Shealah Craighead

World News


U.S. Must Maintain Strong Ties to Moderate Gulf States

Despite rumors of waning influence in the Middle East due to Trump’s protectionist doctrine, America remains as present as ever in the region. Although the media continues to push the narrative that Russia is filling a supposed power vacuum, there are still too many U.S. interests in the Middle East for the administration to ignore.

The region is showing real signs of economic and social progress despite risks of terror networks and enduring armed conflicts. In the Gulf, countries like Saudi Arabia, the United Arab Emirates, and Bahrain represent significant economic, political and military potential. The Trump administration has been open about the potential it sees in the region, and rightly so. With opportunities for prosperity and security within grasp, now is the time when the U.S. must strengthen its bonds with the moderate states in the Gulf in order to fend off the more malignant and expansionist policies of other states.

Expanding the Regional Scope

For several decades, the lynchpin of U.S. foreign policy in the Middle East has been to protect Israel—its biggest ally in the region—and Saudi interests, and only then focus on the remainder of the gulf. The resulting policies inevitably restricted U.S. economic potential in the Middle East. For a long time, the U.S. refused to sell arms to states which were superior in military might to Israel, as the small nation was expected to act as a pacifier in the region. This permitted America to remain “hands-off” and act only for larger existential threats.

Similarly, U.S. policy involved providing Saudi Arabia billions of dollars’ worth in arms, cash, and support despite Saudi Arabia’s poor human rights track record. The U.S. has repeatedly turned a blind eye towards the Kingdom’s treatment of women, its public beheadings, and multiple human rights violations (both domestically and abroad) while happily benefiting from the petrodollar relationship.

This may have been profitable, but it also alienated potentially important allies in the region like the UAE, Qatar, and Egypt. This gap opened the door for players like Iran and Russia to carve out a corner of power in the region, turning potential partners like Qatar to their cause. Even so, the UAE and Egypt have remained steadfast and have become vital partners for America. The UAE survived the Arab Spring intact and has become an important moderate ally. Egypt, despite struggling for years following its own revolution, is back on track thanks to strong U.S. support for the Sisi government, despite its human rights record and clampdown on dissent.

Even so, the U.S. failed to act in time in several countries impacted by the Arab Spring, allowing Iran to extend its reach to countries like Lebanon, Syria, and Iraq. The country’s presence has destabilized the region, exacerbating existing security risks. Iran’s support of Bashar al-Assad’s forces in Syria has likely prolonged the conflict, while its continued ties to Hezbollah in Lebanon help tighten the terrorist organization’s grasp on the country.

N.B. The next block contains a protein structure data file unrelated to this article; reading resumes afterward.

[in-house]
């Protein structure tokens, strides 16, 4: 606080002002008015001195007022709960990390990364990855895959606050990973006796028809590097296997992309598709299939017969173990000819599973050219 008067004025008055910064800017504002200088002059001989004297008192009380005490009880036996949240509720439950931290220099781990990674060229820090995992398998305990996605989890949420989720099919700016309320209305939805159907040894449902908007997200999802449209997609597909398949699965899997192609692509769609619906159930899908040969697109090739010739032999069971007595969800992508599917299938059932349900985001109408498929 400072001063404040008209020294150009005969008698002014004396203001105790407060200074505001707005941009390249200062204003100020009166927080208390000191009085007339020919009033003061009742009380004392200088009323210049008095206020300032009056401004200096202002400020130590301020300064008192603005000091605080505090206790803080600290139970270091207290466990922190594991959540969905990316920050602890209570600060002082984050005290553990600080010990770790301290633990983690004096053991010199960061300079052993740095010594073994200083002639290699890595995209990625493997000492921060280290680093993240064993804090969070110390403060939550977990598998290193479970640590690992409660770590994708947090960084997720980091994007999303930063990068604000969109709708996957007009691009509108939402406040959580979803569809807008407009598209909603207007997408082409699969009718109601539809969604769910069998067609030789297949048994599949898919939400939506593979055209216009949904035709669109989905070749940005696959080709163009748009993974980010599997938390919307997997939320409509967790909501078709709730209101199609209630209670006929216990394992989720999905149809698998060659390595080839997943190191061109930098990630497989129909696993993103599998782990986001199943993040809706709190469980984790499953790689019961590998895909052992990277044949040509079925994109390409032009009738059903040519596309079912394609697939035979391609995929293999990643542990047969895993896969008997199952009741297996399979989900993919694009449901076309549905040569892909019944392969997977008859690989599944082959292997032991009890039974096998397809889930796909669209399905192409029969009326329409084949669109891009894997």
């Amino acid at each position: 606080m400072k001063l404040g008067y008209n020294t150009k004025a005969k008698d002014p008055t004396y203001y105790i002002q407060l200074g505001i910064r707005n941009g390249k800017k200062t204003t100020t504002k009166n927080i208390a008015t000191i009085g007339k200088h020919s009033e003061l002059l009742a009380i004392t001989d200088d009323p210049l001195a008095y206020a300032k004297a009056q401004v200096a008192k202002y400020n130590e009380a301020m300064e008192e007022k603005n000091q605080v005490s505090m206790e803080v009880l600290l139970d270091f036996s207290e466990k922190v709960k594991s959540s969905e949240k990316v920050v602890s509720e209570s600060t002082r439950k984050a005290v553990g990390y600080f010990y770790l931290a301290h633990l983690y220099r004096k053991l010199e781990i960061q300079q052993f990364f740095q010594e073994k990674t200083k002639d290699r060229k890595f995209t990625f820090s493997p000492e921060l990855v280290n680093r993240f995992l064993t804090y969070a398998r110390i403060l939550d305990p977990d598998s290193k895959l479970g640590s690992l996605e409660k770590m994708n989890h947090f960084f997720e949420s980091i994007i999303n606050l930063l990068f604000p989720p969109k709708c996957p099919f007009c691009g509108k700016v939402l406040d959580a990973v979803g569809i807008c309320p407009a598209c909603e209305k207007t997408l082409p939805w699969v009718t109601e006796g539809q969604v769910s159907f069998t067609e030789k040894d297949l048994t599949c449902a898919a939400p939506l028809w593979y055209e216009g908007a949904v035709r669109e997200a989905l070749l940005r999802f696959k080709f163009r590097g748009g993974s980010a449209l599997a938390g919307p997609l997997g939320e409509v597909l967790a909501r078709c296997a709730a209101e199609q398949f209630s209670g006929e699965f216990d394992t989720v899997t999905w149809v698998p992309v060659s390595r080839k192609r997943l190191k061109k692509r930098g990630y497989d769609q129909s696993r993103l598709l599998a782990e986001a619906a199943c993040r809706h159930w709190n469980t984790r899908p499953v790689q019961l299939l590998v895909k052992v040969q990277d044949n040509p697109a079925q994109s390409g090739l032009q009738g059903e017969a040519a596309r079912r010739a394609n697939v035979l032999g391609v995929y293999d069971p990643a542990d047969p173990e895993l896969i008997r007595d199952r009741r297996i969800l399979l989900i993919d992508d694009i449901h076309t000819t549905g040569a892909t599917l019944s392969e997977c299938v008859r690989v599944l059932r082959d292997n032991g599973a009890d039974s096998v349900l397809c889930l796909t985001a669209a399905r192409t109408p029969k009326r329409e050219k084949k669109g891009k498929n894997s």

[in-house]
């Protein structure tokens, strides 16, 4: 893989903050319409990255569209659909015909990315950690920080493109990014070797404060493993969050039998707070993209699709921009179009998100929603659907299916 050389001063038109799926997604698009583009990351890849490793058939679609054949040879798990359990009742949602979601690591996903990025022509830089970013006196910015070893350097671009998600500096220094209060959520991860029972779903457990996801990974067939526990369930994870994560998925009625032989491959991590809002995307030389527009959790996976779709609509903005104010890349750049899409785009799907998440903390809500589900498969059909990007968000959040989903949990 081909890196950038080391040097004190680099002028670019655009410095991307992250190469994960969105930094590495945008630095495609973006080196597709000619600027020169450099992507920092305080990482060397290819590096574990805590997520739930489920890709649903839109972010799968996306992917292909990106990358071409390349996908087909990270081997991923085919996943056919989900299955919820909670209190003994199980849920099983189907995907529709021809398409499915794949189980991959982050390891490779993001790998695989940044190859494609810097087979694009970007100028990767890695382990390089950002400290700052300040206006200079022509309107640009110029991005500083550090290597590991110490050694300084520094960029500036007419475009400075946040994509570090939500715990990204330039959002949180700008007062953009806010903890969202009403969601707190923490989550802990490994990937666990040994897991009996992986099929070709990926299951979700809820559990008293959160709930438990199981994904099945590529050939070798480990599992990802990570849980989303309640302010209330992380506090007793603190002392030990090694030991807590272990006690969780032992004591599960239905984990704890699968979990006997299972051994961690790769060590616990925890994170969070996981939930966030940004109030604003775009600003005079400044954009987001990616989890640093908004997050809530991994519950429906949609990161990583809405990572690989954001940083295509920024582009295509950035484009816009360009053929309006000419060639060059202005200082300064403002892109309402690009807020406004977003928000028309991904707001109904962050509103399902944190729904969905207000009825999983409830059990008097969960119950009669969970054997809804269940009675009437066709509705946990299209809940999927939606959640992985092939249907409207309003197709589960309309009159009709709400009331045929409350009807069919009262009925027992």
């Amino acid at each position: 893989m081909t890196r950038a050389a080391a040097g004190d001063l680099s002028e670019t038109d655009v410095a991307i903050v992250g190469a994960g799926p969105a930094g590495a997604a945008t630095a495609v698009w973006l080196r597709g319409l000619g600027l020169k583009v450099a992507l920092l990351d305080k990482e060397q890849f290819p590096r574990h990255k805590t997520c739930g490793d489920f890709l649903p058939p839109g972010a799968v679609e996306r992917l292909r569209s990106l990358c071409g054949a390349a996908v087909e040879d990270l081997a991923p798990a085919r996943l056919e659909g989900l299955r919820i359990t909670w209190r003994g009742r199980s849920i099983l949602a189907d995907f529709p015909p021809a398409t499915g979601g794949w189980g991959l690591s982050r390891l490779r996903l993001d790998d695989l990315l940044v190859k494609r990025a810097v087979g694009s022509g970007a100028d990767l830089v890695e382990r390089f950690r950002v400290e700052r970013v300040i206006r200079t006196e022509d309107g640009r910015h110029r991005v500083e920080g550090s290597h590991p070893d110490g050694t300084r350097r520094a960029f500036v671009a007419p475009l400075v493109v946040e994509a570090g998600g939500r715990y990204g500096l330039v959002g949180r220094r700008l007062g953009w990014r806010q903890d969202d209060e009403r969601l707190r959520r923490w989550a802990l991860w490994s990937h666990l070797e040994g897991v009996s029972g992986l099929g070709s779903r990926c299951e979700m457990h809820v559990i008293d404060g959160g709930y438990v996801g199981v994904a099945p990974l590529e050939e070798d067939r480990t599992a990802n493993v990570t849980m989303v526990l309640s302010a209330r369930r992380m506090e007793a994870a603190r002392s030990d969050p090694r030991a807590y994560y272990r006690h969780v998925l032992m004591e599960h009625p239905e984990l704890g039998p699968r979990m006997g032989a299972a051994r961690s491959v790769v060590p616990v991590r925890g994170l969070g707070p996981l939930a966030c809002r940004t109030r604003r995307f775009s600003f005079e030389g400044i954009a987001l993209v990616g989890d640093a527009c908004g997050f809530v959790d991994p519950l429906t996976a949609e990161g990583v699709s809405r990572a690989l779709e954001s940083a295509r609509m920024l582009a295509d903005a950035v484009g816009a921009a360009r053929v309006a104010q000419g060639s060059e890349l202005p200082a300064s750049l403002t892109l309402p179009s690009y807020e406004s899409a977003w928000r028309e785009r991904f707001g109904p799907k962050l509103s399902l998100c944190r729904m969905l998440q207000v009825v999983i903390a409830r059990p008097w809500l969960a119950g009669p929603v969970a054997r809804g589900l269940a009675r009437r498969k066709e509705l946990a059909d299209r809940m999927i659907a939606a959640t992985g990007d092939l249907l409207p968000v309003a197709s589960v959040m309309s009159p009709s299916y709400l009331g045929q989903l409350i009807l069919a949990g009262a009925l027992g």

Finding Key Allies in the Region

On the other hand, the rest of the Gulf is poised to take a leap forward. The UAE’s economy is in full growth mode as foreign capital flows into the country and the government continues its efforts to diversify the economy. Moreover, the country has become an outsized regional power broker in Middle East politics despite its small size.

Regardless of its spotty track record with human rights and economic development, Saudi Arabia is also on a path of modernization and moderation. The country has slowly peeled back some of its most repressive policies and has made progress in areas such as women’s rights, international relations, and modernization. Critically, both countries share a fear of powers like Iran, which has led to intriguing developments in regional relations.

One key byproduct of this modernization is that both the UAE and Saudi Arabia’s stances on long-time regional adversary Israel are slowly turning positive. There have been rumors of Saudi princes visiting Israel in an official capacity, but both nations are already engaged in diplomatic communications. This move is likely security-motivated—Iran continues to pose the greatest regional threat to most Middle East states—but it shows that the region is maturing.

A New Model of U.S. Diplomacy

These developments show that it’s time for the U.S. to reframe its strategy for the Middle East. As these once-dependent states become more autonomous and resolve many of the issues that plague the region, the U.S. can go from a schoolteacher scolding its students to an equal partner who supports its regional allies.

It’s time for the U.S. to abandon its aggressive and interventionist approach to Middle Eastern relations and focus instead on helping its most important allies grow and strengthen. By ensuring that key partners such as the UAE, Saudi Arabia, and Israel remain aligned with U.S. interests and active in the fight against global terrorism while thwarting Iranian influence, the Trump administration can usher in a new era of Middle Eastern policy.